What is the Statute of Limitations for Medical Malpractice Lawsuits in Utah?
Unreasonable complications, surgical errors, and failures to diagnose a serious condition often entitle injured patients or their surviving family members to sue their doctor for medical malpractice. Especially if the results of the error are serious, interfere with your life, keep you from returning to work, or the injuries caused death, these lawsuits can bring substantial compensation. However, you may have a very limited time to file your case before your claim is barred. If you were injured by or lost a loved one to medical malpractice in Utah, contact Salt Lake City medical malpractice lawyer Darwin Overson of Overson Law, PLLC today.
Utah’s Medical Malpractice Statute of Limitations
A “statute of limitations” is a rule that prevents you from filing a particular type of case too long after the event occurred. In Utah, there are statutes of limitations which prevent criminal charges from coming too long after the event, and civil statutes of limitations that prevent personal injury cases, contract cases, and other claims from being filed too late. Most personal injury cases in Utah carry a 4-year statute of limitations. This gives you until the end of 4 years to file most personal injury cases, such as car accident injury cases, slip and fall cases, and others injury lawsuits.
Medical malpractice cases only have a 2-year statute of limitations in Utah. This means that your case must be filed with the courts within two years after the date you “discover” your injury. This “discovery rule” is somewhat complex. While most injury cases must be filed within a time period that starts on the date of injury, medical malpractice cases’ time limits start on the date you know you were injured. Some medical cases can be difficult on the body, and you may not have your wits about you for days after the accident. In other cases, the pain or discomfort may be immediately obvious, but you may not know that the cause of the pain was medical error. Because of this, Utah may allow you additional time before the clock starts running on your statute of limitations.
It is common in many cases to have pain, discomfort, or other issues after surgery or other procedures. In cases based on surgical errors, you may not know that the doctor committed any errors if they do not tell you. Other cases, such as failure to diagnose cases are more complex. If your doctor fails to diagnose cancer or a heart attack, you could go days, weeks, or months before seeking a second opinion and discovering that your doctor missed the diagnosis. It should be at that point that the clock starts to run on your case, and your 2-year filing period begins.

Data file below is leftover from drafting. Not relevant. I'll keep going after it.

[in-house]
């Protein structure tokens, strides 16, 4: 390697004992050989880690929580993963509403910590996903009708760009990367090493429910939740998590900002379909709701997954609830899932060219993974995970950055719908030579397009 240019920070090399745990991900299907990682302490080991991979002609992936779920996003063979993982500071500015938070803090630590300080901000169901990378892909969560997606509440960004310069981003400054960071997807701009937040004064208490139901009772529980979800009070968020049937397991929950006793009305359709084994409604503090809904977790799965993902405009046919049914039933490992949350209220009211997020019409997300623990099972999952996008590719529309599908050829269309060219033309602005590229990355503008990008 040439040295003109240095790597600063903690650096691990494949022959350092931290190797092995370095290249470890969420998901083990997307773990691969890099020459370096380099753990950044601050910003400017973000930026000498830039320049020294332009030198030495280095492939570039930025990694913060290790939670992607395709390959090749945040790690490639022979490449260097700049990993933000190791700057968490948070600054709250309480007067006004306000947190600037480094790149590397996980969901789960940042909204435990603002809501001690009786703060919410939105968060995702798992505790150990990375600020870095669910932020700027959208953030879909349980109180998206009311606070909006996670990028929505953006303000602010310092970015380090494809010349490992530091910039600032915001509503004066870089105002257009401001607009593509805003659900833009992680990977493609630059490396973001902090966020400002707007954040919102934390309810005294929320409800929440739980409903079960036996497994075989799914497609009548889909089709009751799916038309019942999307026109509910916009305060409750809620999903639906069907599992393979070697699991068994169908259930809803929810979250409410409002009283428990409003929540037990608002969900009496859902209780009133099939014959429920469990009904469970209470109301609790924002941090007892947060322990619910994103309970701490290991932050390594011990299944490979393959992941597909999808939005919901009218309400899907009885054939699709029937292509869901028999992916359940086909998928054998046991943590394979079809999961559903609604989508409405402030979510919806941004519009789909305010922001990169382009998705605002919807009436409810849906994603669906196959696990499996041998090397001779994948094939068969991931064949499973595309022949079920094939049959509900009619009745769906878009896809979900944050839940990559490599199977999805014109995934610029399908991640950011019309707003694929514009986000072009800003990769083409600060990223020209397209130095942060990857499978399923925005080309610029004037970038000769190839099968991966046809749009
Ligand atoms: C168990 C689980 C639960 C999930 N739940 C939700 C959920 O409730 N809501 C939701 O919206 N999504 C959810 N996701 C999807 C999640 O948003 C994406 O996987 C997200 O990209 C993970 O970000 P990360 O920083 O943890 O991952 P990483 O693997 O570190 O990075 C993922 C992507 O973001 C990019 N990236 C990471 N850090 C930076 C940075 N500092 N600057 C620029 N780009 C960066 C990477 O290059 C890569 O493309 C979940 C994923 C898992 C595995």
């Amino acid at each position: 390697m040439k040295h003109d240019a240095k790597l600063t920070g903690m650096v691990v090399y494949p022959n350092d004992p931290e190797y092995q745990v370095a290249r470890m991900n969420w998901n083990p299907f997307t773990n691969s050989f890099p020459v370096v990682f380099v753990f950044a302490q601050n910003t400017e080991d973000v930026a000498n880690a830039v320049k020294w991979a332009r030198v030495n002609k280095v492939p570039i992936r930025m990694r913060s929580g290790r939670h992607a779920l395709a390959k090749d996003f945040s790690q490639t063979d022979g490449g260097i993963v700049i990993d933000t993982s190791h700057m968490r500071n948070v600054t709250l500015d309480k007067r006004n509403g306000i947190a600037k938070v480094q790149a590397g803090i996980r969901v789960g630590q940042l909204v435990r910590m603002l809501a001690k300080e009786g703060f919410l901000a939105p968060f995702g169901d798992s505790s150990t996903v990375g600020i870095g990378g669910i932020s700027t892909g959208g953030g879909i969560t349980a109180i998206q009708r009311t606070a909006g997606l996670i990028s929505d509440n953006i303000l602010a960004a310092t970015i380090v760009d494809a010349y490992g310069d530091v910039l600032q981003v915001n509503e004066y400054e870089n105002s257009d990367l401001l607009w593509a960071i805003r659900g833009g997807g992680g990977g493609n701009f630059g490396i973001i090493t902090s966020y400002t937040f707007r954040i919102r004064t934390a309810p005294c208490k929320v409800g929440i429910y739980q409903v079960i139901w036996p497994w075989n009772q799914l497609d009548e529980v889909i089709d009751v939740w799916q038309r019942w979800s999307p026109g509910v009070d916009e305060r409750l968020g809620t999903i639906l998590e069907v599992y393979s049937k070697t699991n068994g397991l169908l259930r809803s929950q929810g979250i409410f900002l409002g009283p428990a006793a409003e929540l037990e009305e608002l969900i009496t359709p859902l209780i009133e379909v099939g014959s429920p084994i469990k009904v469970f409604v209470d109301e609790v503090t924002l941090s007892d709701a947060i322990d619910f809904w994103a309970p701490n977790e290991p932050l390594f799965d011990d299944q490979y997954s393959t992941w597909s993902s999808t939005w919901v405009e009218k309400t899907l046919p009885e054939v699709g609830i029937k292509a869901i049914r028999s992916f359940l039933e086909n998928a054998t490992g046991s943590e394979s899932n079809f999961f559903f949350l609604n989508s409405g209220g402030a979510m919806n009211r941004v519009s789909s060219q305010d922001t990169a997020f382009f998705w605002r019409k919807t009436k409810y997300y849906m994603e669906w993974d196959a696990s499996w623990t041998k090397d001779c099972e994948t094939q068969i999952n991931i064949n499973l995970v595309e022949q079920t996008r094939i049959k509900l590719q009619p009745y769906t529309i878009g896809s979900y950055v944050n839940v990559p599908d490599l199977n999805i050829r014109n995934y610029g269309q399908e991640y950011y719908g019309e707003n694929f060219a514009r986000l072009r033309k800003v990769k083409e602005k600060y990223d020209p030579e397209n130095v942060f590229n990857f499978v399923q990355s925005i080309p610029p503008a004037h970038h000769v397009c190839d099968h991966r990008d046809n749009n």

The statute of limitations does not mean your case must finish within a 2-year period. Instead, you must merely file the case and start the legal process before the deadline is up. If you need additional time to clarify your issues, demand evidence from healthcare providers, and have your lawyer clarify your claims, you may be able to do this after filing.
Extending the Statute of Limitations in Utah Medical Malpractice Cases
Some situations give you extensions on the statute of limitations. The statute of limitations has two main exceptions under Utah Code 78B-3-404(2). The first is an exception for medical malpractice cases based on objects left inside during surgical procedures. Many times, sponges, gauze, or even medical tools are accidentally left inside the patient after surgery. In these cases, it can be nearly impossible for a patient to discover without undergoing further exams, X-rays or other tests. It may be years before a patient discovers that their ongoing stomach pain is actually a surgical sponge that has been in their abdomen since an old surgery.
If your case is based on an item left inside you, like a surgical sponge, you have 1 year to file the case after discovering the item. This also triggers if you should have discovered it. This means that if your doctor told you about it or said you need further tests to confirm it, but you ignored this advice, a court may decide you should have discovered the item at that time and start the 1-year clock. This 1-year period can begin even after the original 2-year period is over.
The same 1-year extension applies to cases where the doctor or hospital prevents you from discovering your injury. If you were injured or lost a loved one because of medical errors, and the hospital lies to you or changes the records to hide malpractice, you may get an extension to file your case. This kind of “fraudulent concealment” can entitle you to file a case after the 2-year statute of limitation runs, as long as you file within 1 year of the discovery.
Regardless of how many extensions you get, you can never file a case longer than 4 years after the incident under Utah’s “statute of repose.”
Salt Lake City Medical Malpractice Lawyer
Darwin Overson of Overson Law, PLLC is a Salt Lake City personal injury lawyer with decades of experience handling cases on behalf of injury victims. If you or a loved one was injured, or if you lost a loved one to medical malpractice, call today for a free consultation to find out what your medical malpractice is worth. Our phone number is (801) 895-3143.